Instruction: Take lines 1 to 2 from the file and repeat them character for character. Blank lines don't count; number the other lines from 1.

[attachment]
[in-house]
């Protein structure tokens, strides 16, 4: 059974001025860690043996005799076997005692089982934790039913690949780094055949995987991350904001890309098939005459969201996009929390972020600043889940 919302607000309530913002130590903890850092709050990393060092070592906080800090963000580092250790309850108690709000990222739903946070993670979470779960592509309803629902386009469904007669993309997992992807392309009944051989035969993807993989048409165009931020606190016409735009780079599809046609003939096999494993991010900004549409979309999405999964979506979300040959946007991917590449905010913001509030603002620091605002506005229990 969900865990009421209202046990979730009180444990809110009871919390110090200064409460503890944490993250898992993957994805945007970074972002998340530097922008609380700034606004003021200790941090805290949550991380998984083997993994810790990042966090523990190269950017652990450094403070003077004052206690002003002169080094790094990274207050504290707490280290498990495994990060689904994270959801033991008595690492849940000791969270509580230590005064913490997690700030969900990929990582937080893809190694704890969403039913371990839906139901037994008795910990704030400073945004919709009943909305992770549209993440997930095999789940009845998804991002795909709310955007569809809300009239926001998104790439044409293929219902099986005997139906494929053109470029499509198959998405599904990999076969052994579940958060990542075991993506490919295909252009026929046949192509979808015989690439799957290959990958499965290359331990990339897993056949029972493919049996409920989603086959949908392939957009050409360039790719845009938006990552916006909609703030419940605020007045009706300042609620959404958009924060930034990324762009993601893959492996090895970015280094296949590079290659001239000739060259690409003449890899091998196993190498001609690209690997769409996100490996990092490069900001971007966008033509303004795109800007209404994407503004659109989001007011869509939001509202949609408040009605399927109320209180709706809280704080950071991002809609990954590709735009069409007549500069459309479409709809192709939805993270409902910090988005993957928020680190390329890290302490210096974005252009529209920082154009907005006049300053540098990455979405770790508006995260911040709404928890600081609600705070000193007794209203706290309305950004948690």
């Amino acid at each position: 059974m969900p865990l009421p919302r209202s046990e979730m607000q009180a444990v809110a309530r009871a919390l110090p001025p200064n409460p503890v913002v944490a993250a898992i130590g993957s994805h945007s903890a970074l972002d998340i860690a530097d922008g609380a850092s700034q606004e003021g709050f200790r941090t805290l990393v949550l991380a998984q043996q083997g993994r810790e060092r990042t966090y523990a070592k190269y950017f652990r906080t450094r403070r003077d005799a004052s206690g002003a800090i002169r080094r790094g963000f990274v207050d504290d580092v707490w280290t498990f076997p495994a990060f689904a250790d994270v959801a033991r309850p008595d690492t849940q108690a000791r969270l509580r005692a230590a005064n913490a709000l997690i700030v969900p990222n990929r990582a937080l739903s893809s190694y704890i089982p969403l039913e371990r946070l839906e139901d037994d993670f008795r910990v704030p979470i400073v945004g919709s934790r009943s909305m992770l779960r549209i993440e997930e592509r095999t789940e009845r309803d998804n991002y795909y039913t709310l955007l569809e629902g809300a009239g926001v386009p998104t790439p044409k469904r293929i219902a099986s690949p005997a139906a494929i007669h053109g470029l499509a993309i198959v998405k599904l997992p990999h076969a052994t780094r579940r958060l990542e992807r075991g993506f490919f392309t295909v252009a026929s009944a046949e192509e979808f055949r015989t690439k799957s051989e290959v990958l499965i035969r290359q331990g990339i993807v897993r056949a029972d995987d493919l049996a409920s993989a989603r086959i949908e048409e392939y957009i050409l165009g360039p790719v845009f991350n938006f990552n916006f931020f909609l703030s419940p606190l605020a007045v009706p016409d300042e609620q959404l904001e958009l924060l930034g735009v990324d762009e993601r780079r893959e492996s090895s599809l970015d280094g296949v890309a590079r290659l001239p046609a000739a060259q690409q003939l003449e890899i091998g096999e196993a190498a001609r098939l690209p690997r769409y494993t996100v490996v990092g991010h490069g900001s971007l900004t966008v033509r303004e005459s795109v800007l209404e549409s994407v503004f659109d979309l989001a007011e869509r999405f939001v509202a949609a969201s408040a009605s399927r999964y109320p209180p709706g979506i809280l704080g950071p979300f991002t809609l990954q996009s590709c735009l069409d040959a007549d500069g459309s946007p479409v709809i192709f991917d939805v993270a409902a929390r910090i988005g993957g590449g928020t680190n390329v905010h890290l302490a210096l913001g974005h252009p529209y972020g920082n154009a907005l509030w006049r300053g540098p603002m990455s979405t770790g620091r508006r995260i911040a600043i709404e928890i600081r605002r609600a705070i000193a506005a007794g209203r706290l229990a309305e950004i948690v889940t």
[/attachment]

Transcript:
[in-house]
């Protein structure tokens, strides 16, 4: 059974001025860690043996005799076997005692089982934790039913690949780094055949995987991350904001890309098939005459969201996009929390972020600043889940 919302607000309530913002130590903890850092709050990393060092070592906080800090963000580092250790309850108690709000990222739903946070993670979470779960592509309803629902386009469904007669993309997992992807392309009944051989035969993807993989048409165009931020606190016409735009780079599809046609003939096999494993991010900004549409979309999405999964979506979300040959946007991917590449905010913001509030603002620091605002506005229990 969900865990009421209202046990979730009180444990809110009871919390110090200064409460503890944490993250898992993957994805945007970074972002998340530097922008609380700034606004003021200790941090805290949550991380998984083997993994810790990042966090523990190269950017652990450094403070003077004052206690002003002169080094790094990274207050504290707490280290498990495994990060689904994270959801033991008595690492849940000791969270509580230590005064913490997690700030969900990929990582937080893809190694704890969403039913371990839906139901037994008795910990704030400073945004919709009943909305992770549209993440997930095999789940009845998804991002795909709310955007569809809300009239926001998104790439044409293929219902099986005997139906494929053109470029499509198959998405599904990999076969052994579940958060990542075991993506490919295909252009026929046949192509979808015989690439799957290959990958499965290359331990990339897993056949029972493919049996409920989603086959949908392939957009050409360039790719845009938006990552916006909609703030419940605020007045009706300042609620959404958009924060930034990324762009993601893959492996090895970015280094296949590079290659001239000739060259690409003449890899091998196993190498001609690209690997769409996100490996990092490069900001971007966008033509303004795109800007209404994407503004659109989001007011869509939001509202949609408040009605399927109320209180709706809280704080950071991002809609990954590709735009069409007549500069459309479409709809192709939805993270409902910090988005993957928020680190390329890290302490210096974005252009529209920082154009907005006049300053540098990455979405770790508006995260911040709404928890600081609600705070000193007794209203706290309305950004948690």